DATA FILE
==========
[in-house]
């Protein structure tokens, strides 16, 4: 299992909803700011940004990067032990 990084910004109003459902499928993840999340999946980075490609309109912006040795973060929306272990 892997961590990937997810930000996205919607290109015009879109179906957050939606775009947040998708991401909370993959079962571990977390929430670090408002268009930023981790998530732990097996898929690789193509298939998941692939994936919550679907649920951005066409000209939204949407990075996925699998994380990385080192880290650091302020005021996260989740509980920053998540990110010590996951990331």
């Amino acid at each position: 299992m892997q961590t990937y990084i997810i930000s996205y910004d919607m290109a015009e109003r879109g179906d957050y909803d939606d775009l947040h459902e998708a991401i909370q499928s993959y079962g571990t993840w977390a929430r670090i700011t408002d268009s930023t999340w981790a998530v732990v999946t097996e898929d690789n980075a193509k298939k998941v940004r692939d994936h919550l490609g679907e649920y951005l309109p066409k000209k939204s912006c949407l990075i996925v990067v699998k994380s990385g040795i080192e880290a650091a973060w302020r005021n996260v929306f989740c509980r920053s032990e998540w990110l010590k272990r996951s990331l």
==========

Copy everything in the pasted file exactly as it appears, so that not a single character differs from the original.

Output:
[in-house]
């Protein structure tokens, strides 16, 4: 299992909803700011940004990067032990 990084910004109003459902499928993840999340999946980075490609309109912006040795973060929306272990 892997961590990937997810930000996205919607290109015009879109179906957050939606775009947040998708991401909370993959079962571990977390929430670090408002268009930023981790998530732990097996898929690789193509298939998941692939994936919550679907649920951005066409000209939204949407990075996925699998994380990385080192880290650091302020005021996260989740509980920053998540990110010590996951990331």
């Amino acid at each position: 299992m892997q961590t990937y990084i997810i930000s996205y910004d919607m290109a015009e109003r879109g179906d957050y909803d939606d775009l947040h459902e998708a991401i909370q499928s993959y079962g571990t993840w977390a929430r670090i700011t408002d268009s930023t999340w981790a998530v732990v999946t097996e898929d690789n980075a193509k298939k998941v940004r692939d994936h919550l490609g679907e649920y951005l309109p066409k000209k939204s912006c949407l990075i996925v990067v699998k994380s990385g040795i080192e880290a650091a973060w302020r005021n996260v929306f989740c509980r920053s032990e998540w990110l010590k272990r996951s990331l």